Perception and Reality in Iraq
“Nothing’s changed,” maintained Hamdi Abdul Rahim, a senior engineer at the grain processing plant next to the port. “There has been no improvement,” said Saddam Abdul Karim, an accountant for an import-export company. “Just maintenance. That’s all they did,” said Falah Habsi, a director general at the Iraqi Transportation Ministry who is charge of reconstruction projects.
After billions of dollars of Iraqi money and foreign aid have been spent and thousands of consultants brought in, the Coalition Provisional Authority can point to a long list of tangible accomplishments. But occupation officials say one of the biggest challenges they have had to confront is convincing Iraqis that the right things are being done for their country — and for the right reasons.
According to occupation and Iraqi ministry officials, telephone access is now 20 percent greater than before the war, thanks to a new cellular network. For the first time in years, schoolchildren have received new math and science textbooks, about 60 million of them. Water and sewage treatment plants that in the recent past have done little to contain the spread of disease are being repaired. Provincial cities that were once without power 24 hours a day are now receiving some electricity. Wages have increased tenfold or more for some government workers. And a in poll released this week by ABC News, most Iraqis interviewed said their lives had improved since before the war.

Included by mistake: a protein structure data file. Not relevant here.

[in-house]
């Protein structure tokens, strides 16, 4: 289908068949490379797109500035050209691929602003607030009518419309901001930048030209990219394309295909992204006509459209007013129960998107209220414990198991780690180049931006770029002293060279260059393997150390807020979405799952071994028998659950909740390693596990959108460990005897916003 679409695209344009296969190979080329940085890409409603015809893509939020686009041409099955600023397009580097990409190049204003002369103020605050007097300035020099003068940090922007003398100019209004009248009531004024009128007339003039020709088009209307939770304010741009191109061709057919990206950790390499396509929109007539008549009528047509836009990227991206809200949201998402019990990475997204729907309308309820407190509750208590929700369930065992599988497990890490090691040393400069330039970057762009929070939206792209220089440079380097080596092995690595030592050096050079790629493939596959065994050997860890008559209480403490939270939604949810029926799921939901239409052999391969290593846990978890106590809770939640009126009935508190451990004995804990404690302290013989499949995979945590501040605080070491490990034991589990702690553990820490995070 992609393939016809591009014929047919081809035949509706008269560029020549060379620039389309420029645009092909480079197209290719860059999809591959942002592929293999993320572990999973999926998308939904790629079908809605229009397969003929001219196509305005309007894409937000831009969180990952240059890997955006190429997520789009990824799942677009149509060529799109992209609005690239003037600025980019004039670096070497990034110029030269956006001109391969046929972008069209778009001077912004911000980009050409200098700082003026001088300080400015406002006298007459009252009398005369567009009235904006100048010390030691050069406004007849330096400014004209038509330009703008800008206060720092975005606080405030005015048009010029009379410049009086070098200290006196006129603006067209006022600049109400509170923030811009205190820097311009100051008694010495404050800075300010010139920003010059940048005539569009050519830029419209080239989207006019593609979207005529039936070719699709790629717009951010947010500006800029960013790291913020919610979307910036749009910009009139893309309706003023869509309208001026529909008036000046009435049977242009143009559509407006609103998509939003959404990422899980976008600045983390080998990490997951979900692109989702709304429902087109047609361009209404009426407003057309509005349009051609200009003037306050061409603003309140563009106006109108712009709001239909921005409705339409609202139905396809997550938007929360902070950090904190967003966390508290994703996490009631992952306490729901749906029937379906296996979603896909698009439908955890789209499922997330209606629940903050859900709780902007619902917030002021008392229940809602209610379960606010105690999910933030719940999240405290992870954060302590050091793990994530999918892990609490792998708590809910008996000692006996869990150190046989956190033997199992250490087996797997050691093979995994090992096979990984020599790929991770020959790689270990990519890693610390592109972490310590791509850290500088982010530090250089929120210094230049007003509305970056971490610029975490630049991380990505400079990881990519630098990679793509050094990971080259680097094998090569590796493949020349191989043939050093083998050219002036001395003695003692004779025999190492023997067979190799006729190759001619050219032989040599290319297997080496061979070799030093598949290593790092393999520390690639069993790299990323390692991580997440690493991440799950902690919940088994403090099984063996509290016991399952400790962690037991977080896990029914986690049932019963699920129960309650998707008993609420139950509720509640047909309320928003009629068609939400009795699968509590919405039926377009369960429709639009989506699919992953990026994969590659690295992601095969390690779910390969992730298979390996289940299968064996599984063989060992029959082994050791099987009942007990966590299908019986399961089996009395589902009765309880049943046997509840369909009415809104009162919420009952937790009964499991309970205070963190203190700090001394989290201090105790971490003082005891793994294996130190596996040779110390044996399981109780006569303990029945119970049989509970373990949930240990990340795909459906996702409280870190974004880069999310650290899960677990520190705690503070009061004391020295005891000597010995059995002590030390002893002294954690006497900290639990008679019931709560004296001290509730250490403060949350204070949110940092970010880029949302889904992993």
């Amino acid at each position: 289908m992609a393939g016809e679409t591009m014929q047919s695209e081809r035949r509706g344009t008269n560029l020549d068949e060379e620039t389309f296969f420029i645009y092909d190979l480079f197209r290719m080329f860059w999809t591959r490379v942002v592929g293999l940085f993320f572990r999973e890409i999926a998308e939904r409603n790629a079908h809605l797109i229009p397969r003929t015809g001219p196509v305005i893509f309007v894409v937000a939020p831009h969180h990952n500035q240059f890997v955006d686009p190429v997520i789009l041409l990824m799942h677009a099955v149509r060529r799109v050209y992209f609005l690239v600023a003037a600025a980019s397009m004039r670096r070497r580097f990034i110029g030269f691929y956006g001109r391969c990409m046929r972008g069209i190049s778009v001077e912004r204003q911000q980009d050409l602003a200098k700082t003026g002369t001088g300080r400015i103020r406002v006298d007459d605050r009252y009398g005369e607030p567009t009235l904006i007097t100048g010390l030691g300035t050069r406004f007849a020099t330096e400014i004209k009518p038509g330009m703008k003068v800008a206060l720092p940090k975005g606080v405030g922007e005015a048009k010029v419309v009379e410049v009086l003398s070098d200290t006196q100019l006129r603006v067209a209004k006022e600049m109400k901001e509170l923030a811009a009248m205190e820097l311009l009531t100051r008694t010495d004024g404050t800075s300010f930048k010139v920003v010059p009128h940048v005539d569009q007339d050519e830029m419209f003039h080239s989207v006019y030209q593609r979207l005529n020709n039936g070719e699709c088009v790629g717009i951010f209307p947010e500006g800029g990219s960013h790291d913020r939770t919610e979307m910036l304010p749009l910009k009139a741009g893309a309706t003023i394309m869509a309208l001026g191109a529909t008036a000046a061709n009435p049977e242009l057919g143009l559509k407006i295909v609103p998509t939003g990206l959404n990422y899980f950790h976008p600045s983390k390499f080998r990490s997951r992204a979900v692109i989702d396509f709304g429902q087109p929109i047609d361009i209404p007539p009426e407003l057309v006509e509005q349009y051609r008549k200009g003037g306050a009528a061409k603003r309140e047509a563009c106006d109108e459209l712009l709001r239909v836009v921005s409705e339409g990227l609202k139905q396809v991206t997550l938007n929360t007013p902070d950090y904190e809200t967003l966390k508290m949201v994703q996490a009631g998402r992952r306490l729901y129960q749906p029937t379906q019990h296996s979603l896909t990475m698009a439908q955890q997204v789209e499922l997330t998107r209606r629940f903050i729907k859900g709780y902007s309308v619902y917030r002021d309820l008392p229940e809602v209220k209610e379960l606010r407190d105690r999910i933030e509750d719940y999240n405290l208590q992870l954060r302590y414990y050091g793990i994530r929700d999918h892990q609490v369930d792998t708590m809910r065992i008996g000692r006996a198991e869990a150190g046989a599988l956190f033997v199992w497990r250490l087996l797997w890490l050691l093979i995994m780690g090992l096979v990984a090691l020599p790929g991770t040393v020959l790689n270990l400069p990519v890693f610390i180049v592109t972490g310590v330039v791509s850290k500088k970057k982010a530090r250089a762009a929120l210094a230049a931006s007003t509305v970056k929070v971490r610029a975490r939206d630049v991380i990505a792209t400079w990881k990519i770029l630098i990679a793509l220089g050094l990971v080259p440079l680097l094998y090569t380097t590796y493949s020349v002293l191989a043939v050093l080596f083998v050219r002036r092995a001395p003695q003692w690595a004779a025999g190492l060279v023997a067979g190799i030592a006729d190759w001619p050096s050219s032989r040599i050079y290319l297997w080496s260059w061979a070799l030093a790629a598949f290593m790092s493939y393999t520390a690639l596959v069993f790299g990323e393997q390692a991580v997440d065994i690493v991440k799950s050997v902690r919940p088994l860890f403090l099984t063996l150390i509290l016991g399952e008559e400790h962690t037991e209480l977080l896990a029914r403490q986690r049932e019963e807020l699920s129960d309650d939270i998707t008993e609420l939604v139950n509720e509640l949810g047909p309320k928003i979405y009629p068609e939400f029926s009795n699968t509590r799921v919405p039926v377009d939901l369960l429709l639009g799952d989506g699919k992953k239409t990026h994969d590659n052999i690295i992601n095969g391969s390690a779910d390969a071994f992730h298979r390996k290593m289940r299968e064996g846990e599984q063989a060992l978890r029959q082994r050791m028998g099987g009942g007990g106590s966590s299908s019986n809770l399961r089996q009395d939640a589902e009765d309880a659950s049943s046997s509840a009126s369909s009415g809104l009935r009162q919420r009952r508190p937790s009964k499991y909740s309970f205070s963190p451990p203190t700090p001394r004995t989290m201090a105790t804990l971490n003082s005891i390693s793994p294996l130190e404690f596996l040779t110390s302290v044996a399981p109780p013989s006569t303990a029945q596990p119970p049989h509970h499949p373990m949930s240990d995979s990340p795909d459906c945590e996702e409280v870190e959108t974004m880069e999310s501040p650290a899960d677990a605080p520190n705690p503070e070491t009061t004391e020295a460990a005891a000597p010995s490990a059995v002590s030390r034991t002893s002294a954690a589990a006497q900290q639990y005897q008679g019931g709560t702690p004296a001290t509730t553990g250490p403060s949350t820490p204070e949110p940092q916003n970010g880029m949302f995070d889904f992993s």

Yet Peter Bingham, the Coalition Provisional Authority’s senior adviser on maritime issues, said it may take years before the full value of the work that has been done becomes clear to Iraqis. He said an overhaul was necessary to rid the country of the favoritism, corruption and dependence on the state that dominated life during President Saddam Hussein’s rule.
Interesting. Still, it should be no surprise that the Iraqi people aren’t fully appreciating the progress being made, given that we haven’t managed to communicate most of this to our own public.